Coastal towns continue to be hardest hit by bankruptcies – seven out of the UK’s top 10 areas for personal insolvency are by the sea

by | Apr 2, 2022

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Coastal towns continue to be the hardest hit by personal insolvencies, accounting for seven out of the Top 10 areas in the UK with the highest number of insolvencies, says international audit, tax, and advisory firm Mazars.

The town with the highest rate of insolvencies is Hull, which saw 44.6 insolvencies per 10,000 adults. This is followed by Blackpool in second place (42.2) and Scarborough (41.6). Other coastal towns in the Top 10 include Grimsby and Cleethorpes, Plymouth, Hastings and Dover. The average number of insolvencies in the UK per 10,000 adults is 27.8.

Employment in coastal towns has been heavily weighted towards lower-paid, seasonal jobs in the tourism and leisure sector. As a result of this, younger and higher-educated residents of these towns tend to move to larger towns and cities for better salaries.

Mazars says many of the coastal towns will have benefitted from a short-term boost from the boom in domestic tourism during the pandemic. However, this is likely to prove short-lived, as people return to holidaying overseas as Covid restrictions are lifted. In any case, the uplift in revenue from staycations is likely to have been tempered by shortfalls when restaurants, hotels and pubs were forced to close.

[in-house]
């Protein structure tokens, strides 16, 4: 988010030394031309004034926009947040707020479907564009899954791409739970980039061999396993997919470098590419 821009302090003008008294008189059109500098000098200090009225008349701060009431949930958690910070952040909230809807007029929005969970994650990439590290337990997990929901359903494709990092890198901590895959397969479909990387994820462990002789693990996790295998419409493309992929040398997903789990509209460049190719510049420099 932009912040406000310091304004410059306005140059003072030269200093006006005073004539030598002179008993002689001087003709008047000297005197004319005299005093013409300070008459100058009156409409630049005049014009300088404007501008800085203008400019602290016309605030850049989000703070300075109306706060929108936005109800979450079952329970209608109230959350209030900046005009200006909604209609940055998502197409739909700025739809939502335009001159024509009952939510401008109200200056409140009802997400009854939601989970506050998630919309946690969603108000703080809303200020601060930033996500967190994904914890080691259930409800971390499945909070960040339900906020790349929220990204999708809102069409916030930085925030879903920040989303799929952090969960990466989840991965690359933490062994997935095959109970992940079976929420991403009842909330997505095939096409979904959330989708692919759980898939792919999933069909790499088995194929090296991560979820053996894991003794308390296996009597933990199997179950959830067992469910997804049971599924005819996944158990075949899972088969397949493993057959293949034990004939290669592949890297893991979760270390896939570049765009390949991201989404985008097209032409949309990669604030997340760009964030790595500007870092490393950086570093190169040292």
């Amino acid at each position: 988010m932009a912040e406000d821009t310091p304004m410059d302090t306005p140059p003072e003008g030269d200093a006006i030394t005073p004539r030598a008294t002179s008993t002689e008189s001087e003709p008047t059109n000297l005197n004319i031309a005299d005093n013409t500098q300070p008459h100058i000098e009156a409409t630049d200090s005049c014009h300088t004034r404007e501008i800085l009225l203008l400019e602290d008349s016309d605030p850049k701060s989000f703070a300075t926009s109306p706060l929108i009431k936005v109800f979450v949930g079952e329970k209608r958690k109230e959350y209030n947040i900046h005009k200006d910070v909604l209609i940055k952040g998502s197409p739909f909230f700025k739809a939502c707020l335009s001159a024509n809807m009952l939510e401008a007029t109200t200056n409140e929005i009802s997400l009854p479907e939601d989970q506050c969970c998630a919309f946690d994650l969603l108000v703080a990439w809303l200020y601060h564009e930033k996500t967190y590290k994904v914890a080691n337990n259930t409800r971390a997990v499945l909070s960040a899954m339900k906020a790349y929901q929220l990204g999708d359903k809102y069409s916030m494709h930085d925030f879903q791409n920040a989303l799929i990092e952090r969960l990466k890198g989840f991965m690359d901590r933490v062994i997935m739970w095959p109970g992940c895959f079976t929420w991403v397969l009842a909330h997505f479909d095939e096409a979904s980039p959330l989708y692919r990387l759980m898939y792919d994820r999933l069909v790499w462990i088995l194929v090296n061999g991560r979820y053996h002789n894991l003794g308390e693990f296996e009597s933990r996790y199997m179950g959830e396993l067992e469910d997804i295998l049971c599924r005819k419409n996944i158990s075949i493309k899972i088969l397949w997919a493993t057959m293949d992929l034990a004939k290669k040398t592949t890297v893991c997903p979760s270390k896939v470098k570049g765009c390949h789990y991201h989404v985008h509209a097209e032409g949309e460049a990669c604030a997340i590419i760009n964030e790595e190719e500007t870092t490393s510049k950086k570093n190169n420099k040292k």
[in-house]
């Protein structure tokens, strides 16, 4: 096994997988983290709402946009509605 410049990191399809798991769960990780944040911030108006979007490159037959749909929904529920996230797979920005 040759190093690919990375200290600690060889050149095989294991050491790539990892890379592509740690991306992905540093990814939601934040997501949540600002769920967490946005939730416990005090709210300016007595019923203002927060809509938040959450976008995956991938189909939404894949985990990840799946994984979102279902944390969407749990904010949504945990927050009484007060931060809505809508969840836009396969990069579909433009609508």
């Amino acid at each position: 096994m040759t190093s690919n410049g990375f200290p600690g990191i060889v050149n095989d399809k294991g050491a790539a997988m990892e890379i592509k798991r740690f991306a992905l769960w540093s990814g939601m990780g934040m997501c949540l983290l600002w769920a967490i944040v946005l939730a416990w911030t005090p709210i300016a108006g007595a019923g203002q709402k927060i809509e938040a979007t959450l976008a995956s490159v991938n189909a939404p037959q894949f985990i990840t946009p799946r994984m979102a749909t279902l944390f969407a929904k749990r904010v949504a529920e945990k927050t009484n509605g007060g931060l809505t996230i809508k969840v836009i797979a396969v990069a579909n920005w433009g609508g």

The Government has invested over £182m in coastal towns since 2012, providing financing through the Coastal Communities Fund, in a bid to regenerate deprived areas. However, the fact that these towns continue to experience high levels of insolvencies suggests that investment through the  scheme is  short of what is needed to revive these areas.

Paul Rouse, Partner at Mazars says that the investment should focus on the creation of jobs that are not season or leisure and retail-dependent, in order to boost the local economies of these lower-income towns. Improving public transport links between coastal towns and larger towns with greater employment opportunities, would help attract young professionals to coastal towns, where property costs are more affordable.

Paul Rouse says: “Limited employment opportunities have contributed to high levels of insolvencies in coastal towns.”


“Despite efforts to reinvigorate these deprived areas, a considerable wealth gap remains. As living costs continue to spiral, unfortunately residents of these towns will be most impacted.”

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